Abstract: (see Poster Gallery) Exploring the Effectiveness of Family Relational Therapy on Mitigating the Risk for Child Maltreatment and Improving Family Stability (Society for Social Work and Research 27th Annual Conference - Social Work Science and Complex Problems: Battling Inequities + Building Solutions)

All in-person and virtual presentations are in Mountain Standard Time Zone (MST).

SSWR 2023 Poster Gallery: as a registered in-person and virtual attendee, you have access to the virtual Poster Gallery which includes only the posters that elected to present virtually. The rest of the posters are presented in-person in the Poster/Exhibit Hall located in Phoenix A/B, 3rd floor. The access to the Poster Gallery will be available via the virtual conference platform the week of January 9. You will receive an email with instructions how to access the virtual conference platform.

353P (see Poster Gallery) Exploring the Effectiveness of Family Relational Therapy on Mitigating the Risk for Child Maltreatment and Improving Family Stability

Friday, January 13, 2023
Phoenix C, 3rd Level (Sheraton Phoenix Downtown)
* noted as presenting author
Beth Gerlach, PhD, LCSW, Associate Director, The University of Texas at Austin, Austin, TX
Kaitlyn Doerge, MSSW, Research Coordinator, University of Texas at Austin, Austin, TX
Laura Marra, MSSW, Research Director, Texas Institute for Child & Family Wellbeing, Austin, TX
Monica Faulkner, PHD, Director, Texas Institute for Child & Family Wellbeing, Austin, TX
Background and Purpose: Factors such as lack of family social supports, family violence, and unaddressed caregiver mental health or substance use issues can contribute to risk of child maltreatment and involvement with the child welfare system. The family disruption that accompanies repeat exposure to the child welfare system can traumatize or re-traumatize children and families, but helping caregivers build a stable and nurturing environment can disrupt this cycle. Family Relational Therapy (FRT) is a comprehensive approach that aims to mitigate child maltreatment risk and improve family stability. Working with families whose children have entered or are at risk of entering foster care, therapists provide caregivers with developmentally informed strategies to improve family dynamics and enhance social support. This study examined the impact of FRT on short-term outcomes related to social support, family wellbeing, caregiver decision-making, and caregiver knowledge of child development. Long-term outcomes including reunification, re-entry into foster care, and subsequent maltreatment were also assessed.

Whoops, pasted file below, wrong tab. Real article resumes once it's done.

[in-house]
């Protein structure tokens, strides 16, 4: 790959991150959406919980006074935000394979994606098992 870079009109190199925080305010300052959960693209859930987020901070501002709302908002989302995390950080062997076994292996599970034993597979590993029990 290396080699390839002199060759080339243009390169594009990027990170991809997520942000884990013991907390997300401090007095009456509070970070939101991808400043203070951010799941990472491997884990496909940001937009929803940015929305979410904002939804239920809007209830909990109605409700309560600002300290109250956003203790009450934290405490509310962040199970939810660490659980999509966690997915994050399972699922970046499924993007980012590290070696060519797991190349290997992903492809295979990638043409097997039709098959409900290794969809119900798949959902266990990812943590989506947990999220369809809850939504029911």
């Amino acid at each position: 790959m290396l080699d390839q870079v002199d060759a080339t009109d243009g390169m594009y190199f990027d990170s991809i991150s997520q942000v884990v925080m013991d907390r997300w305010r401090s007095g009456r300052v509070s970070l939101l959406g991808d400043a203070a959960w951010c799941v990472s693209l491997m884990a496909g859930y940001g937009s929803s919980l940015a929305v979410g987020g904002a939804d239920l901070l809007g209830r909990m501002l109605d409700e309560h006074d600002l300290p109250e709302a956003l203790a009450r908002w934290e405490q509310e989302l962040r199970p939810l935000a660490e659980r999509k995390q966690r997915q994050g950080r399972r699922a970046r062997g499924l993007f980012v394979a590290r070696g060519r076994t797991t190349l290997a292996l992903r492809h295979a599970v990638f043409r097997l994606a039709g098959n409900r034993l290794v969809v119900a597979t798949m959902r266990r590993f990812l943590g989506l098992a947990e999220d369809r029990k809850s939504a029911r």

Methods: This study utilized a quasi-experimental design to evaluate the effectiveness of FRT. In this design, state administrative data was used to compare long-term outcomes for children whose families received FRT with children in the same child welfare region whose families received services as usual. Propensity score matching was used to match participants on key characteristics and control for differences between groups. Additionally, surveys were collected from therapists, clients and supervisors to assess short-term outcomes for the intervention group.

Results: Key findings include:

  • Therapists and caregivers reported improvements across family social supports, caregiver decision-making capacity, family violence, parenting stress, substance use, and caregiver knowledge about child development.
  • Caregivers reported more optimism regarding overall family dynamics and wellbeing, and therapists reported improvements in client in-home safety.
  • The intervention group had statistically significantly fewer investigations with confirmed maltreatment allegations compared to the comparison group. Mann-Whitney U tests indicated that investigations with confirmed allegations in the past 6 months were greater for the comparison group (mean rank: 27.50) than for the comparison group (mean rank: 23.25; U=262.5, p=.039).
  • The number of new foster care entries did not differ significantly between groups, though the intervention group had fewer entries in the 6 months prior.
  • Neither the intervention group nor the comparison group had new family-based services cases.

Conclusion and Implications:

Findings revealed significant improvements across nearly all short-term outcomes. These findings are promising and speak to the emphasis of FRT on child development and family social support, which are clear areas of strength for the program which may contribute to overall family stability, an important factor in mitigating risk for child maltreatment. Regarding long-term outcomes, children in the intervention group had significantly fewer confirmed maltreatment allegations than children in the comparison group. While there were not many significant differences between groups, this is promising and suggests that families that participate in FRT may have more success in keeping their children safe than families who do not participate in FRT. These outcomes should continue to be assessed as the population of families served grows.